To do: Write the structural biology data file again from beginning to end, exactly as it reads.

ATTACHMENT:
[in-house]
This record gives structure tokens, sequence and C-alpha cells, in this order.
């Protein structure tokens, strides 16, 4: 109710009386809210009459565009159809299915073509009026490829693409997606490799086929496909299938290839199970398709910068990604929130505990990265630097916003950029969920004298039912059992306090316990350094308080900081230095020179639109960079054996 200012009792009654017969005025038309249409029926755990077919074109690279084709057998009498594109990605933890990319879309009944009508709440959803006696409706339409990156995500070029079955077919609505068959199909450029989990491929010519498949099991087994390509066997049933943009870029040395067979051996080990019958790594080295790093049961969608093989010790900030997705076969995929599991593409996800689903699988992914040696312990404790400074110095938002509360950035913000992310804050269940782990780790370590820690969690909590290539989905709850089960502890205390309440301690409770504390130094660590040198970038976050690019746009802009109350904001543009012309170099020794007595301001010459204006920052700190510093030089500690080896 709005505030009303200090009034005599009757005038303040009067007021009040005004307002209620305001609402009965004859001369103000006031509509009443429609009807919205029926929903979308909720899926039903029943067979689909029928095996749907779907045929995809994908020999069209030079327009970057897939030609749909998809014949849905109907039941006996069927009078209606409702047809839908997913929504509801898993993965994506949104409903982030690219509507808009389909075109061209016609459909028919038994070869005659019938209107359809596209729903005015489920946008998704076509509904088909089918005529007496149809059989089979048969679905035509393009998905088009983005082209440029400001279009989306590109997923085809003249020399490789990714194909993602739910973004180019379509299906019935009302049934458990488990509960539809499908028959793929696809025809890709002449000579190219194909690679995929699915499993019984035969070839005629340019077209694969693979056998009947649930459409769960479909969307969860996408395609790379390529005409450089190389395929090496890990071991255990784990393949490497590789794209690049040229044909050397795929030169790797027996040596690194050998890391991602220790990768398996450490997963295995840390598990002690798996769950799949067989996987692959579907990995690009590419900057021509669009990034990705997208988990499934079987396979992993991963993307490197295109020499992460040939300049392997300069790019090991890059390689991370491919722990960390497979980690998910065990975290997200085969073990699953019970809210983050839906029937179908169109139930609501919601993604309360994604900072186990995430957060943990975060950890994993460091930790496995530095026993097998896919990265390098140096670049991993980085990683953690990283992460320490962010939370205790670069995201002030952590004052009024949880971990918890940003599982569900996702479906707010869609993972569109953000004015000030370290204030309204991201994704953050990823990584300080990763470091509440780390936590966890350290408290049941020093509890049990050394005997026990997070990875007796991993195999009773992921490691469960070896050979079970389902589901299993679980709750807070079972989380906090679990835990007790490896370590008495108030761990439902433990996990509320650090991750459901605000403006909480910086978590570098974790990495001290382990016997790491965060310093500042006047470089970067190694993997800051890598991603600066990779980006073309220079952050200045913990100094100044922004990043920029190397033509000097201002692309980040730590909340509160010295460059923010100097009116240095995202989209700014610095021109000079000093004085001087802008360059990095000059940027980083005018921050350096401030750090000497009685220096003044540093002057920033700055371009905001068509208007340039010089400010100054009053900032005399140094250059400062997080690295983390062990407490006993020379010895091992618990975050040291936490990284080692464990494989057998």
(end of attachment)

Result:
[in-house]
This record gives structure tokens, sequence and C-alpha cells, in this order.
């Protein structure tokens, strides 16, 4: 109710009386809210009459565009159809299915073509009026490829693409997606490799086929496909299938290839199970398709910068990604929130505990990265630097916003950029969920004298039912059992306090316990350094308080900081230095020179639109960079054996 200012009792009654017969005025038309249409029926755990077919074109690279084709057998009498594109990605933890990319879309009944009508709440959803006696409706339409990156995500070029079955077919609505068959199909450029989990491929010519498949099991087994390509066997049933943009870029040395067979051996080990019958790594080295790093049961969608093989010790900030997705076969995929599991593409996800689903699988992914040696312990404790400074110095938002509360950035913000992310804050269940782990780790370590820690969690909590290539989905709850089960502890205390309440301690409770504390130094660590040198970038976050690019746009802009109350904001543009012309170099020794007595301001010459204006920052700190510093030089500690080896 709005505030009303200090009034005599009757005038303040009067007021009040005004307002209620305001609402009965004859001369103000006031509509009443429609009807919205029926929903979308909720899926039903029943067979689909029928095996749907779907045929995809994908020999069209030079327009970057897939030609749909998809014949849905109907039941006996069927009078209606409702047809839908997913929504509801898993993965994506949104409903982030690219509507808009389909075109061209016609459909028919038994070869005659019938209107359809596209729903005015489920946008998704076509509904088909089918005529007496149809059989089979048969679905035509393009998905088009983005082209440029400001279009989306590109997923085809003249020399490789990714194909993602739910973004180019379509299906019935009302049934458990488990509960539809499908028959793929696809025809890709002449000579190219194909690679995929699915499993019984035969070839005629340019077209694969693979056998009947649930459409769960479909969307969860996408395609790379390529005409450089190389395929090496890990071991255990784990393949490497590789794209690049040229044909050397795929030169790797027996040596690194050998890391991602220790990768398996450490997963295995840390598990002690798996769950799949067989996987692959579907990995690009590419900057021509669009990034990705997208988990499934079987396979992993991963993307490197295109020499992460040939300049392997300069790019090991890059390689991370491919722990960390497979980690998910065990975290997200085969073990699953019970809210983050839906029937179908169109139930609501919601993604309360994604900072186990995430957060943990975060950890994993460091930790496995530095026993097998896919990265390098140096670049991993980085990683953690990283992460320490962010939370205790670069995201002030952590004052009024949880971990918890940003599982569900996702479906707010869609993972569109953000004015000030370290204030309204991201994704953050990823990584300080990763470091509440780390936590966890350290408290049941020093509890049990050394005997026990997070990875007796991993195999009773992921490691469960070896050979079970389902589901299993679980709750807070079972989380906090679990835990007790490896370590008495108030761990439902433990996990509320650090991750459901605000403006909480910086978590570098974790990495001290382990016997790491965060310093500042006047470089970067190694993997800051890598991603600066990779980006073309220079952050200045913990100094100044922004990043920029190397033509000097201002692309980040730590909340509160010295460059923010100097009116240095995202989209700014610095021109000079000093004085001087802008360059990095000059940027980083005018921050350096401030750090000497009685220096003044540093002057920033700055371009905001068509208007340039010089400010100054009053900032005399140094250059400062997080690295983390062990407490006993020379010895091992618990975050040291936490990284080692464990494989057998």